On Wednesday night, a fresh complaint was filed on behalf of Twitter shareholders in a federal district court in San Francisco, alleging that Tesla CEO Elon Musk has intentionally manipulated the company’s stock for personal advantage.
Musk’s behaviour since signing the acquisition agreement with Twitter’s board on April 25th is the subject of the complaint. Specifically, his recent comment that the deal “cannot move forward” without further information concerning automated accounts on the network.
After signing the agreement, the complaint alleges, “Musk proceeded to make statements, send tweets, and engage in conduct designed to create doubt about the deal and drive Twitter’s stock down substantially in order to create leverage that Musk hoped to use to either back out of the purchase or re-negotiate the buyout price.”
“As detailed herein, Musk’s conduct was and continues to be illegal, in violation of the California Corporations Code, and contrary to the contractual terms he agreed to in the deal,” the complaint continues.
The complaint is a proposed class action filed by a small number of stockholders, but it seeks damages for everyone who owns shares in the corporation. Twitter has been silent on the matter.
Despite Musk’s strange conduct, there has been no evident move by the Tesla CEO to terminate or renegotiate the contract. The peculiar performance of Twitter’s shares, which continues to trade considerably below the agreed-upon acquisition price, backs up the complaint’s assertions. Twitter shares were trading below $40 as of press time, indicating widespread market doubt that the deal will close at the agreed-upon $54.20 price.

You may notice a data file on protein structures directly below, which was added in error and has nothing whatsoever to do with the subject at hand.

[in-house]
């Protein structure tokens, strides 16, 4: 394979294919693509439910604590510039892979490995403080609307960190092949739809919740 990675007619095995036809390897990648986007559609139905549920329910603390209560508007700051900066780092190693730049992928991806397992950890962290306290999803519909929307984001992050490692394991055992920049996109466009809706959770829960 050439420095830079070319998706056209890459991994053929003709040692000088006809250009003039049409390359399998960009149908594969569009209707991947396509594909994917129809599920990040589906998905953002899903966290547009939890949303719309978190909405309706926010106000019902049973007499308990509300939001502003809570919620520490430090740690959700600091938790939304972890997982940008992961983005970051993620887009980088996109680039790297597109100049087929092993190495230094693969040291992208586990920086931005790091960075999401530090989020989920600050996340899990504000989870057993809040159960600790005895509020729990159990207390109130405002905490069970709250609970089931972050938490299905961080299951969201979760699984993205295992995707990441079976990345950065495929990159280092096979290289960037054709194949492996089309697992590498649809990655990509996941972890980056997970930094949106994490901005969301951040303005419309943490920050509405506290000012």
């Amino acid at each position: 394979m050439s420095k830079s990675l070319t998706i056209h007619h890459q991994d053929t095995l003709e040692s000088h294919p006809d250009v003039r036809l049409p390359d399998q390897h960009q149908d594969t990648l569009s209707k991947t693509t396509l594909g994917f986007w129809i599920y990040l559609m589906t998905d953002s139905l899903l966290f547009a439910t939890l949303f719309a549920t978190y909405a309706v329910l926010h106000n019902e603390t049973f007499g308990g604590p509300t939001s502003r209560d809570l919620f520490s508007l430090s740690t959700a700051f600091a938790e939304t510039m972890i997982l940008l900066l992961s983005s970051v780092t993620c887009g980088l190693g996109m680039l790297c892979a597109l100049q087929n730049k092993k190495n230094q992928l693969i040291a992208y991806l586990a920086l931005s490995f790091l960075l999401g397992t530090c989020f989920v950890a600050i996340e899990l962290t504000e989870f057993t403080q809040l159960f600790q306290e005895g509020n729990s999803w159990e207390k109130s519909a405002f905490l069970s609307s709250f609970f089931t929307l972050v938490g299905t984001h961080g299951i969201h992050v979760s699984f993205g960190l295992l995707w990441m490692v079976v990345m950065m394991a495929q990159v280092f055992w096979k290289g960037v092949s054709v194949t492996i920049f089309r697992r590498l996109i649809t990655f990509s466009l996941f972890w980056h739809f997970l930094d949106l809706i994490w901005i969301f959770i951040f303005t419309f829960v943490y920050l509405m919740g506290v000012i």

Crucially, the case asks the court for injunctive action, which might compel Musk to buy Twitter at the agreed-upon amount.
Confusion surrounding Musk’s public pronouncements has already had a significant influence on the buyout proposal, causing Tesla stock to plummet to the point where Musk had to abandon attempts to raise finance through loans secured against his Tesla holdings.
Musk told the Securities and Exchange Commission earlier this week that he will give an extra $6 billion in equity funding to compensate for the loans that had expired.
More about the Twitter deal
Elon Musk planned to acquire Twitter, Inc. for $43 billion on April 14, 2022, after previously purchasing 9.1% of the company’s shares for $2.64 billion, making him the company’s largest shareholder. Musk was subsequently invited to join Twitter’s board of directors, which he first accepted before declining. Twitter announced a “poison pill” policy the next day. The board of directors of Twitter unanimously accepted Musk’s $44 billion buyout proposal on April 25, clearing the route for the company to be privatized.
The planned takeover has elicited a wide range of responses. The acquisition has gotten a lot of praise for Musk’s suggested reforms and vision for the company, but it’s also gotten a lot of flak for concerns about an increase in misinformation and abuse on the site.